Deficiencies at the US Department of Health and Human Services put the department at “high risk” of failing to respond to future public health threats as the department’s response to the Covid-19 pandemic highlighted longstanding concerns, the US Government Accountability Office, the government watchdog agency, said Thursday.
The GAO placed the department’s leadership and coordination of public health emergencies on a list of high-risk federal programs and operations that are “vulnerable to abuse, mismanagement, fraud, or waste, or need an overall transformation.”
Within HHS, a variety of agencies are involved, including the US Centers for Disease Control and Prevention, the US Food and Drug Administration and the Office of the US Surgeon General.
The GAO said HHS belongs on its list for problems that stretch over four administrations. It identified five “persistent deficiencies” in the department’s ability to perform is lead role in preparing for, and responding to, a range of public health emergencies, and said HHS’ response to the Covid-19 pandemic highlighted longstanding concerns.
“For more than a decade, we’ve found persistent deficiencies in HHS’s leadership role preparing for and responding to public health emergencies, including COVID-19 and other infectious diseases – such as the H1N1 influenza pandemic, Zika, and Ebola – and extreme weather events, such as hurricanes,” the GAO report said.
The GAO also said the department has communication problems, trouble establishing clear roles, challenges collecting and analyzing data, problems with transparency and accountability, and fails to understand the capabilities of key partners.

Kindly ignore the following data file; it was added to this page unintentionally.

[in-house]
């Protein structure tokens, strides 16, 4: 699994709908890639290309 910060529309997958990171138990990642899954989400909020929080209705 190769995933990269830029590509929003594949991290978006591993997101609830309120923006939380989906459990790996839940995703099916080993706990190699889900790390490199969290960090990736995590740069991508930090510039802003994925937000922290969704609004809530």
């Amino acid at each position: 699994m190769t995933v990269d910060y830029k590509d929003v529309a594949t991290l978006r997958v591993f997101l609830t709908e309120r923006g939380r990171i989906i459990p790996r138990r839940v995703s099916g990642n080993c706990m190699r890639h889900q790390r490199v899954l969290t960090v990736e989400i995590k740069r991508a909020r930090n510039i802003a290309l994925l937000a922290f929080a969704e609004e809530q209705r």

HHS has taken some steps to address 115 of the recommendations the GAO has made since 2007, the watchdog group said, but it has failed to address 72 others.
The GAO said it made the high-risk designation “to help ensure the executive branch and Congress pay sustained attention in order to make additional progress in implementing GAO’s open recommendations and strengthen HHS’s leadership and coordination role for future public health emergencies.”
“Waiting to address the deficiencies we have identified in HHS’s leadership and coordination of public health emergencies is not an option as it is not possible to know precisely when the next threat will occur; only that it will come,” the report said.
One of the 72 recommendations not yet implemented involves the problems HHS has had with Covid-19 testing. While HHS has been able to procure additional tests recently, the department still has not come up with a “comprehensive and publicly available testing strategy” that the GAO recommended in January 2021.
If the problems are not addressed, the department’s deficiencies, the GAO said, will continue to hurt the country’s ability to prepare and respond to future threats. Since the country can expect to see more extreme weather events and new viruses, the deficiencies, the GAO said are “particularly concerning.”